Whole (Full Fat) Milk vs Non Fat Milk–Which is Better?

By: Cat Ebeling, RN, MSN-PHN, co-author of the best-sellers:  The Fat Burning KitchenThe Top 101 Foods that Fight Aging & The Diabetes Fix

The grocery shelves seem to populate weekly with another new milk substitute. Right now, at my local health food grocery store, the non-dairy milk choices include: hemp milk, soy milk, coconut milk, flax milk, almond milk, cashew milk, macadamia milk, oat milk, pea milk, rice milk and even sunflower milk. It’s mind boggling! As we’ve pointed out before though, many of these alternative milks come with added sugars, flavoring, thickeners and processed vegetable oils, among other things—and little actual nutrition.

While some of us cannot tolerate regular dairy milk due to allergies to casein or lactose intolerance, there is still a strong case for why full fat, regular dairy milk may be the healthiest. The trick is of course, to decipher which type of dairy is healthiest. Is it skim milk with all the fat removed, or full fat dairy?

Given the current trend in diets with keto being so popular, I am always shocked and a bit surprised when seemingly well-informed people insist on only consuming low-fat or skim milk products. I thought this ‘anti-fat’ trend had passed, but to many people, fat is still evil and milk fat in the form of whole milk products is still perceived as being bad for your health. In truth, however, quite the contrary.

The United States seems to have some different ideas on fat when it comes to dairy. The French eat plenty of full fat dairy, real butter and cheese, and seem to actually have less incidence of obesity and chronic disease, along with the Swiss, who eat tons of full fat cheese and dairy products. Natives living in the mountains of Eastern Europe routinely live to the ripe old age of 100, consuming full fat dairy and kefir most of their lives. Add to that, the Maasi and Samburu tribes in Africa who eat a very high fat diet, yet are tall, slender and very healthy, with little incidence of any type of diseases.

Keep in mind, however, that these people are also NOT eating a diet full of inflammatory foods like sugar, corn syrup, processed foods with preservatives, or refined grains, like we consume in the U.S. and other parts of the world. These types of foods are big contributors to raising the risk for heart disease, obesity, diabetes, cancer and other chronic diseases.

Milk fat has actually been shown to be protective to both heart health and avoiding weight gain. Consider some of the latest studies on dairy fat. One meta-analysis (that is, an analysis of 16 different studies) found that full fat dairy was inversely associated with chronic disease. People who ate the most high-fat dairy foods had the lowest risk for obesity, diabetes, and cardiovascular disease, overall.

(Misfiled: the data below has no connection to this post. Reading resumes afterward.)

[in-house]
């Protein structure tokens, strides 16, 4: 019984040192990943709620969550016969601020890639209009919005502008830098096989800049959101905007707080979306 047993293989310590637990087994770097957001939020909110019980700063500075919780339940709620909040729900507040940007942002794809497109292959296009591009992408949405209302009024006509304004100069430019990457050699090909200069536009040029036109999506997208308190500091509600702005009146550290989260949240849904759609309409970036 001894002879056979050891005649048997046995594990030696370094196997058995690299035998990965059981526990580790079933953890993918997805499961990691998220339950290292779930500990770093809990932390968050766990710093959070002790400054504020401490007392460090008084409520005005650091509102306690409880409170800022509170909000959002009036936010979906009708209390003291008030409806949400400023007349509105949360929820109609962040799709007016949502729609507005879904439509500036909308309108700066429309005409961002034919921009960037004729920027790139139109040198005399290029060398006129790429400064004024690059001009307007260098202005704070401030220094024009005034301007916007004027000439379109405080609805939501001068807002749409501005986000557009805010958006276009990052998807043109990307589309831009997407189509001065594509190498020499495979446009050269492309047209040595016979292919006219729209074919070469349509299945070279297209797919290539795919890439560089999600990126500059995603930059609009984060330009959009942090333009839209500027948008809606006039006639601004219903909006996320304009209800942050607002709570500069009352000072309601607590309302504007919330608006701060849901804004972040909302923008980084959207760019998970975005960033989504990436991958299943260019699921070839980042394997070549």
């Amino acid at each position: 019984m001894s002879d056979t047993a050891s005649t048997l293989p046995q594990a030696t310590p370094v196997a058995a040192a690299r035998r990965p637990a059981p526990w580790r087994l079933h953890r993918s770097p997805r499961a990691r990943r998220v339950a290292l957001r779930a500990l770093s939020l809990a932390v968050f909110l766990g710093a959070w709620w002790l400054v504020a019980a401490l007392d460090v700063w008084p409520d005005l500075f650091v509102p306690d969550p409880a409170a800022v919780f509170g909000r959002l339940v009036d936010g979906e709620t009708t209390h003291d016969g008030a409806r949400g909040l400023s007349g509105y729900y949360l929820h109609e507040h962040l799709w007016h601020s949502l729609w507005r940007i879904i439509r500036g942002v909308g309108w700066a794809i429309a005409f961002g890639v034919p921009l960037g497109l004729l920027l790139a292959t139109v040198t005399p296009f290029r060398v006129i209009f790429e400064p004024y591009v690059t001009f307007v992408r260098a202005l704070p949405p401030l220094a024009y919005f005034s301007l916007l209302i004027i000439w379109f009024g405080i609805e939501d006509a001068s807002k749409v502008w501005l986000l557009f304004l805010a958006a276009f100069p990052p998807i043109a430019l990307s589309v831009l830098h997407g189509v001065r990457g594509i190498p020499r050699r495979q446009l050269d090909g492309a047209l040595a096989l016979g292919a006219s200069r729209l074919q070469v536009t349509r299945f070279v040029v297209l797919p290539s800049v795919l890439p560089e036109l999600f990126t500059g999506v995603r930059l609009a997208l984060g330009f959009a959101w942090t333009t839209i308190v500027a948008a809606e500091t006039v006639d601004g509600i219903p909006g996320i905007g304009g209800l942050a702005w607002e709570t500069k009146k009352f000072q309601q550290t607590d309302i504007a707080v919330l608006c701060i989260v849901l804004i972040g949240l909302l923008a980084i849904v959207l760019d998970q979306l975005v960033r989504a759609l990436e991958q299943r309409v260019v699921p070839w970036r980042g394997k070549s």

One fatty acid found in dairy fat, trans-palmitoleic acid, was correlated to healthier levels of cholesterol, lower inflammatory markers, healthier insulin levels, and higher insulin sensitivity. In this study, people with the most trans-palmitoleic acid had a 60% lower chance of developing diabetes.

Other studies show people eating the most high-fat dairy had a whopping 69% lower risk of death from a heart attack than those consuming low-fat dairy. And women eating two or more servings a week of low fat dairy, including skim milk and low-fat yogurt, had higher rates of infertility than others not consuming low-fat dairy.

What is in Dairy Fat That is So Healthy?


Dairy fat contains butyrate, phytanic acid, trans palmitoleic acid and conjugated linoleic acid (CLA), as well as the super vitamin, K2, and omega 3 fats. Keep in mind when we are talking about nutrients in dairy fat, we are mostly talking about grass-fed dairy, which contains the highest amounts of healthy fats and nutrients.

Cows need real grass and greens in their diets to make these healthy fats and nutrients, so it’s important to go for grass-fed sources. Not only does eating grass-fed dairy give you significantly higher omega 3s and CLA, you also get more vitamins K, D, and A, and less toxins than conventional, grain-fed options.

Butyric acid, which is also in butter, reduces inflammation and improves gut health, helps prevent colon cancer, and improves symptoms in Crohn’s disease, IBS, celiac disease and other inflammatory bowel conditions.

Butyric acid is an incredible anti-inflammatory agent that improves the beneficial bacteria in the gut, suppresses the growth of harmful bacteria, and prevents electrolyte loss during periods of diarrhea. In fact, butyrate’s anti-inflammatory effect is so effective that a dose of just four grams a day for eight weeks induced complete remission in a group of Crohn’s disease patients.

Butyric acid is also effective in fighting obesity and insulin resistance, and may help to promote the release of leptin, the hormone that suppresses appetite.

Another fatty acid in dairy is phytanic acid, which reduces triglycerides (which can increase LDL cholesterol), improves insulin sensitivity, and stabilizes blood sugar. Another study of 2,600 people showed that trans palmitoleic acid, another healthy fat found in dairy, helped to lower triglycerides, lower insulin levels, lower blood pressure, and lower risk of diabetes.